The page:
# The Nature of Statistics

```The Nature of Statistics:
The art of learning about and understanding our
world through data.
Essentials: The Nature of Statistics
(a.k.a: The bare minimum I should take along from this topic.)
• Definitions and relationships as presented on the Anatomy of
the Basics: Statistical Terms and Relationships sheet
• Identification of variables and their characteristics
• Careful review of data and their presentation
• Providing a context for the data
• Why use percentages rather than numeric counts when
making comparisons
69.2 80 35,000
• What do you know about these numbers?
• What do they mean to you?
• What is missing?
Okay, so What is Statistics?
(or is that What ARE Statistics?)
Statistics is the study of how to collect, organize, analyze,
interpret and report numerical information in order to
make decisions.
Statistics are the numeric data we use to better understand
our world. They may take the form of frequencies, means,
percentages, variances, etc.
What is a Study?
• 3 Types:
• Observational – observe and measure; can
identify association, not causation.
• Experimentation – impose treatment and
observe characteristics; can help establish causation.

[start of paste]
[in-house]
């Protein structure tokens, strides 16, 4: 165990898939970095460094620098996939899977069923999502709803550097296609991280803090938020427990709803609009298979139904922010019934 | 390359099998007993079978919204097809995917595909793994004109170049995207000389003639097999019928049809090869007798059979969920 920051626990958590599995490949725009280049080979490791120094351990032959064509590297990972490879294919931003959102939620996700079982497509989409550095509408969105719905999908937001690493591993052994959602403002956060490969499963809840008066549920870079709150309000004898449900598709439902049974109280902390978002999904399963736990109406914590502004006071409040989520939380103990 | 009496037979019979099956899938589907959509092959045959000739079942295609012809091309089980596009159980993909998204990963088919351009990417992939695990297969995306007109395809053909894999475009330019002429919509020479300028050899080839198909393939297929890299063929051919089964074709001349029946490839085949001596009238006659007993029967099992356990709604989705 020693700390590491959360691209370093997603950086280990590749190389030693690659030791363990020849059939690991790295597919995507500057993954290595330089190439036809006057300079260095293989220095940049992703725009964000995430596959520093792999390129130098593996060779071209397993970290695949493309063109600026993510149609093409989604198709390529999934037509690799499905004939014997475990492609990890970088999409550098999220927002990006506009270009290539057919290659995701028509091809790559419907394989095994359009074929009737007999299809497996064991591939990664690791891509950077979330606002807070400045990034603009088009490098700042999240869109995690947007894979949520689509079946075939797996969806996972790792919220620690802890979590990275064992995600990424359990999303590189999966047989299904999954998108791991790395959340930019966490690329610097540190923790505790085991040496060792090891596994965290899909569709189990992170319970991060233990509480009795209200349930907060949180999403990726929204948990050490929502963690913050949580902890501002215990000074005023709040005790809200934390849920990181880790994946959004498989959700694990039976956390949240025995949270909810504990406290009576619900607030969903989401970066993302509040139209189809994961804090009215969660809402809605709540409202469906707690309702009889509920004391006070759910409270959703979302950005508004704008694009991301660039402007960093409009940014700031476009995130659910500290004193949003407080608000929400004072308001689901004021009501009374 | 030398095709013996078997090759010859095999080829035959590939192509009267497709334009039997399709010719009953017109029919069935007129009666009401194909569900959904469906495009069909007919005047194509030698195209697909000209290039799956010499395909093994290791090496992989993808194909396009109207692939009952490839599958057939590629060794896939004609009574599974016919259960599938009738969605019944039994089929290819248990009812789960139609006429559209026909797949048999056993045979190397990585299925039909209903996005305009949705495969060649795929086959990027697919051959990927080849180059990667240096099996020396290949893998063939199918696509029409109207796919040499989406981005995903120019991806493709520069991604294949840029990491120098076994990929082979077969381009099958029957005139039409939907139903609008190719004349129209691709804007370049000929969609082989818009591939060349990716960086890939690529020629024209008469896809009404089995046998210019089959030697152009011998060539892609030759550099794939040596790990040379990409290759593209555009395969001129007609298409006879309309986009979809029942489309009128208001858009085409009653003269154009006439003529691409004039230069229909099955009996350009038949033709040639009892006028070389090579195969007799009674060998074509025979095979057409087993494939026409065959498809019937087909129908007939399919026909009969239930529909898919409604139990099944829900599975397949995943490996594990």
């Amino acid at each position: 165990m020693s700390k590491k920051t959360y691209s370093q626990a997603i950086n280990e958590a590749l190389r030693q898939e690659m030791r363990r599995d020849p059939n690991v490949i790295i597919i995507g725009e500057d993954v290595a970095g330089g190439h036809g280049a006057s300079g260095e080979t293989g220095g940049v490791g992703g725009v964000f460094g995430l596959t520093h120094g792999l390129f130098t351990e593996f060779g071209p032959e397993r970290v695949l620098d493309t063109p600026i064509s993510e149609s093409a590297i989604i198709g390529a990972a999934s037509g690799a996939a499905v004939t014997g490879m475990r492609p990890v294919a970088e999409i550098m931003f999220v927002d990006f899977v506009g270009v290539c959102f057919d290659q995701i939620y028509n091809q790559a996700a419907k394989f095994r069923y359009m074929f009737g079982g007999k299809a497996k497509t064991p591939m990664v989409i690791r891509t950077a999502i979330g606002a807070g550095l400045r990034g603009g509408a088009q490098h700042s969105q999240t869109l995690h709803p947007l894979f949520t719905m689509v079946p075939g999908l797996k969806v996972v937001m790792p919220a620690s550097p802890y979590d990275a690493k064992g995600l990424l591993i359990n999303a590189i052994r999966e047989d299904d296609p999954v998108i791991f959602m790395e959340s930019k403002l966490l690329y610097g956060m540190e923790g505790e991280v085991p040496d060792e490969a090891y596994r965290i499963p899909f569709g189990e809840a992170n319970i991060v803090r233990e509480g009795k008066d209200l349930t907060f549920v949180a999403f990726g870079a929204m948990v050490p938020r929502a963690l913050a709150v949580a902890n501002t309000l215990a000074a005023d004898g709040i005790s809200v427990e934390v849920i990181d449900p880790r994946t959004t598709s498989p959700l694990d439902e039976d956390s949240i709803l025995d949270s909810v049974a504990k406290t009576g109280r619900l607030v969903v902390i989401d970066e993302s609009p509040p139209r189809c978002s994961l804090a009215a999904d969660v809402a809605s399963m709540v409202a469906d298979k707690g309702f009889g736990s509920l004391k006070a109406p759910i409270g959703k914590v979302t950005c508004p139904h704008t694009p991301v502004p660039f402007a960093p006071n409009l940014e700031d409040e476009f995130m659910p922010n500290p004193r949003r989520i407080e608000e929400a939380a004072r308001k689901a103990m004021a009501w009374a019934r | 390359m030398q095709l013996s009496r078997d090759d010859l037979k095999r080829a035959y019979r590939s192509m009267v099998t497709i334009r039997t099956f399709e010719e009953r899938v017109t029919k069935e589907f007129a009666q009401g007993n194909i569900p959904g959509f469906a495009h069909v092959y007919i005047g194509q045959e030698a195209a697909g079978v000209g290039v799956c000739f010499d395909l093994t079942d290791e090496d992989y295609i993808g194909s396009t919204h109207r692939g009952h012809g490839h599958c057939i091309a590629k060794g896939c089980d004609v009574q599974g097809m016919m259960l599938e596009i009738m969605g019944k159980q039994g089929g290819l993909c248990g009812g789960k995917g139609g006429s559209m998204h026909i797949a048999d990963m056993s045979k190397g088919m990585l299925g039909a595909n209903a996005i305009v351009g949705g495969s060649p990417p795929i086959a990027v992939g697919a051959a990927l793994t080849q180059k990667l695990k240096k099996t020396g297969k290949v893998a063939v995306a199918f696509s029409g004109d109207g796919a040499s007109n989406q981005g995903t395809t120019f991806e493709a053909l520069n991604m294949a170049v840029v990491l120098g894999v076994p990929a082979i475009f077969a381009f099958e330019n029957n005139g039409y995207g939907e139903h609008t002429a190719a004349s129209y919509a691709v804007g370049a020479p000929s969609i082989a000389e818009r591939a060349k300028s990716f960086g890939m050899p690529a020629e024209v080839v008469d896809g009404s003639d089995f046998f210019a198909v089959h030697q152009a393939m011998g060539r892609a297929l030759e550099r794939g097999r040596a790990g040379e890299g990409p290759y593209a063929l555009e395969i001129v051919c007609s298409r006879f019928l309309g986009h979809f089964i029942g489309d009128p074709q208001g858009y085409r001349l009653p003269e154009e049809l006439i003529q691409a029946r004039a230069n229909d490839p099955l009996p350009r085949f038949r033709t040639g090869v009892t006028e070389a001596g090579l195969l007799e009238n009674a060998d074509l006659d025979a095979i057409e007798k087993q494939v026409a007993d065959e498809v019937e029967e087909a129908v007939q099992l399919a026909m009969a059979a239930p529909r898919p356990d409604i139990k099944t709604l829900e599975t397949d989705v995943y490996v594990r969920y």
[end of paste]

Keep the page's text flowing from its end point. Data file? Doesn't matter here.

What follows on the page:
• Simulation – using computers to simulate
situations that are not practical to do in real time.
Basic Terminology
• DATA: Are numbers with a context - i.e. numbers with
meaning.
– Examples: not 48.2, but 48.2 kg. not 5.23, but 5.23 inches)
• VARIABLE: A characteristic or property of an individual
population unit that varies from one person or thing to
another.
– Examples: age, square footage, and assessed value represent
three variables associated with homes in Oneonta.
– Variables have Values. Example: The variable hair color has the
values of brown, blonde, red, etc.
• UNIT (Element): Any individual member of the defined
population.
– Examples: Each bottle of soda in a production run is a unit; each
penny in a roll of pennies is a unit; each person enrolled in a class
is a unit.
Data: One variable (here unidentified, i.e. no context), multiple values
“Raw” Data (N=160)
“Organized” raw data (N=160)
Unit
73 “different”
numbers
Time Period Otsego Lake was Frozen (days)
Raw Data
Grouped Data
Time Period Otsego Lake was Frozen (days)
Otsego Lake: Days Frozen
!849-50 to 2009-10
70
60
Frequency
50
40
30
20
10
0
0-24
25-49
50-74
75-99
Days
100-124
125-149
Data: Two Variables: year and days; multiple values
Time Period Otsego Lake was Frozen:
Time Period Otsego Lake was Frozen:
So is the Greenhouse Effect at work here?
To be studied through further statistical analysis, such as the use of ANOVA…
Anatomy of the Basics: Statistical Terms and Relationships